Human Chins Didn’t Develop From Chewing, Finds Study

Human Chins Didn’t Develop From Chewing, Finds Study


A new study states that human chins did not develop because of mechanical forces like chewing, but an evolutionary adaptation related to face size and shape led to its development.

The study, which was conducted by the researchers from the University of Iowa, and published in the Journal of Anatomy, states that the emergence of the chin has more to do with our social skills than it does to the way we eat. The researchers believe that because our faces are now smaller, the jawbone has become more prominent.

Dr. Nathan Holton, assistant Professor at University of Iowa, and the lead author of the study, said, “In some way, it seems trivial, but a reason why chins are so interesting is we’re the only ones who have them. It’s unique to us.”

For their study, the researchers used advanced facial and cranial biomechanical analyses of nearly 40 people whose measurements were plotted from toddler to adults. From this data, the researchers were able to conclude that the emergence of the chin was unconnected to the way that modern man chewed his food. According to the researchers, the mechanical forces needed to chew are incapable of producing the resistance needed for new bone to be created in the jaw area.

“In short, we do not find any evidence that chins are tied to mechanical function and in some cases we find that chins are worse at resisting mechanical forces as we grow. Overall, this suggests that chins are unlikely related to the need to dissipate stresses and strains and that other explanations are more likely to be correct,” added Holton.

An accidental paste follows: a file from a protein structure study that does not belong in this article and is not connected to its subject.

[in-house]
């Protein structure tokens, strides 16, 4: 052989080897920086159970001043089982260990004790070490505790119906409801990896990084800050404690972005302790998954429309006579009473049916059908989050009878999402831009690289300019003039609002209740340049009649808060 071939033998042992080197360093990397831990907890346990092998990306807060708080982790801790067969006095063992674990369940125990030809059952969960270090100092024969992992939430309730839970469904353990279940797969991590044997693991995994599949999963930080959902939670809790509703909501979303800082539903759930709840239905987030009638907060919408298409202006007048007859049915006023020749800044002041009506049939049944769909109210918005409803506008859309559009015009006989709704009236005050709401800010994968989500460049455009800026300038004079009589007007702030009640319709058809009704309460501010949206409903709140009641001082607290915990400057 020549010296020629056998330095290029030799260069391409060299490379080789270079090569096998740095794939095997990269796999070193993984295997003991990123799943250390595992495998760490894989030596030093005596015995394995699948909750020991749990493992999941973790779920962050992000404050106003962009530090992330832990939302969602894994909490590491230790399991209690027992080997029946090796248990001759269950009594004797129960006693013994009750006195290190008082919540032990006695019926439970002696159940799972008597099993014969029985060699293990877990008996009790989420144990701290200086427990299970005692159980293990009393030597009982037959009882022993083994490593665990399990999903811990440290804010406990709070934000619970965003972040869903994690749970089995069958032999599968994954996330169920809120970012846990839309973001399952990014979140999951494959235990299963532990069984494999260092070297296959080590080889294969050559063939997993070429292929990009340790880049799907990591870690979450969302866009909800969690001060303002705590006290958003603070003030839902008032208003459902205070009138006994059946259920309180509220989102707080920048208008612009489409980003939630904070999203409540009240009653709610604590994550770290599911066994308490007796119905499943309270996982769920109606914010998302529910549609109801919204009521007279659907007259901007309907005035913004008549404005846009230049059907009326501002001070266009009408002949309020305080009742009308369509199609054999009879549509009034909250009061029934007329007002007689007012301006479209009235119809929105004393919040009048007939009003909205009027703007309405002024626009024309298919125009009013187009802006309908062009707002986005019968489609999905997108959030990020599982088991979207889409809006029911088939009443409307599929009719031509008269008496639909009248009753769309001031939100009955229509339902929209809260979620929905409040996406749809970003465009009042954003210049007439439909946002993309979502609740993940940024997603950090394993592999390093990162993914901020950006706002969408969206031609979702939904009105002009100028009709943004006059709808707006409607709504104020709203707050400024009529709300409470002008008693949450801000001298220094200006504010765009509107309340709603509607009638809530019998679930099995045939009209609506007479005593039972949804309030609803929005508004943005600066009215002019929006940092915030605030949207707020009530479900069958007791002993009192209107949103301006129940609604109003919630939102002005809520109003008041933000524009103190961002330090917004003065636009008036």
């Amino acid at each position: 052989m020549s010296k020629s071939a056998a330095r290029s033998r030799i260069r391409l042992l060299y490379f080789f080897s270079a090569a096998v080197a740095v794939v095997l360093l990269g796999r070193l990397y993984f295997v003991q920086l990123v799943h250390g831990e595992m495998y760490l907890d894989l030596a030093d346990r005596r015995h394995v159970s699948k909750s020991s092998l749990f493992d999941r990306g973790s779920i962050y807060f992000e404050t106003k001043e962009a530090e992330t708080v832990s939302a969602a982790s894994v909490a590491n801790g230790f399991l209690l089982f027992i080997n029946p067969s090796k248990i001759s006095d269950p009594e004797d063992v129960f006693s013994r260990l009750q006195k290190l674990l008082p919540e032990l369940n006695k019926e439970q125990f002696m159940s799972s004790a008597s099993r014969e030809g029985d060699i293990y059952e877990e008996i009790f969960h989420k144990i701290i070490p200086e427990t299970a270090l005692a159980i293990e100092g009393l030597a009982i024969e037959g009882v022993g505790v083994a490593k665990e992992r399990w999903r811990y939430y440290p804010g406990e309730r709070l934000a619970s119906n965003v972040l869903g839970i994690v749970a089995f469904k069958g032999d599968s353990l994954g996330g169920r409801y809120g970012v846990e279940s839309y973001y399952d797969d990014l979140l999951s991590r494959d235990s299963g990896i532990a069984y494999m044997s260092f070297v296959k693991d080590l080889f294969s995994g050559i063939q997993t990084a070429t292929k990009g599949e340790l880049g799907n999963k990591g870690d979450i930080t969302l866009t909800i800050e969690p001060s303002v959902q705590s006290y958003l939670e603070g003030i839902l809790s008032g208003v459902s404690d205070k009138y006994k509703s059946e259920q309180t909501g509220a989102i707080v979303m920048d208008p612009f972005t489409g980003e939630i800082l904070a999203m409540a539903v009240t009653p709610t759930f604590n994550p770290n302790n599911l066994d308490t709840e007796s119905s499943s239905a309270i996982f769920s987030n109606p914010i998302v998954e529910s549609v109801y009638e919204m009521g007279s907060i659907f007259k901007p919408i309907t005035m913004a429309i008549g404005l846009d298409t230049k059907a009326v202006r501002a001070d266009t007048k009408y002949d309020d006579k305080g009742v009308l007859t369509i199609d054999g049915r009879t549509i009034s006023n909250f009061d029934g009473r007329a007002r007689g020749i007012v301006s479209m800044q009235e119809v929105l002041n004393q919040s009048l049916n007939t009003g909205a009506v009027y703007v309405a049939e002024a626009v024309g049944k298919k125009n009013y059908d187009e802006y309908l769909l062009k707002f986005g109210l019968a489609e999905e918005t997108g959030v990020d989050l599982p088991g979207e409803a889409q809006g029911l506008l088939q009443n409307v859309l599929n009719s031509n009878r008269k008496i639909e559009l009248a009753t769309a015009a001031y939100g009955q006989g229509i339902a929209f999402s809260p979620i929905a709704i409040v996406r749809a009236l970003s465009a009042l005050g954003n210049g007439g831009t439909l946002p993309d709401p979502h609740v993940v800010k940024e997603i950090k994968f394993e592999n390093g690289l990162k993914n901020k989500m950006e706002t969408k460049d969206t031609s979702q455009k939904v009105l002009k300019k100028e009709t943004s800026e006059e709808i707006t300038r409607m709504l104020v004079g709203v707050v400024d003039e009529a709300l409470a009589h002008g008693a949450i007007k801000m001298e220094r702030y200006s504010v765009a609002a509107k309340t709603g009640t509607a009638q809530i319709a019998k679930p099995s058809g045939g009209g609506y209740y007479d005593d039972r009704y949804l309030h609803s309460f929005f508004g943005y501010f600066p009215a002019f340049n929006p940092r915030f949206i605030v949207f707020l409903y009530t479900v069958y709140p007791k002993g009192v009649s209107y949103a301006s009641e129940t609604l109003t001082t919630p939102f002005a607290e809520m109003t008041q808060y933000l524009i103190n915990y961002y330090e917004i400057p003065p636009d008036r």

The researchers believe that chin’s emergence in modern humans arose from simple geometry. As our faces became smaller in our evolution from archaic humans to today, the chin became a bony prominence. The researchers added that our faces are roughly 15% shorter than Neanderthals’.

Previous articleZombie Worms Are 100 Million Years Old And Feasted On Ancient Reptiles
Next articleFemale Chimpanzees In Fongoli Use Tools To Hunt

Brian Thompson has been a science journalist since past 15 years and continues his journey with the Astronomy, Space and Social Science changes happened so far in this industry. He has worked for various magazines as the chief editor. He has experience in writing and editing across every sector of the media involving magazines, newspapers, online as well as for leading television shows for the past 15 years. His style of presentation is both crisp yet captivating for the audience. Email :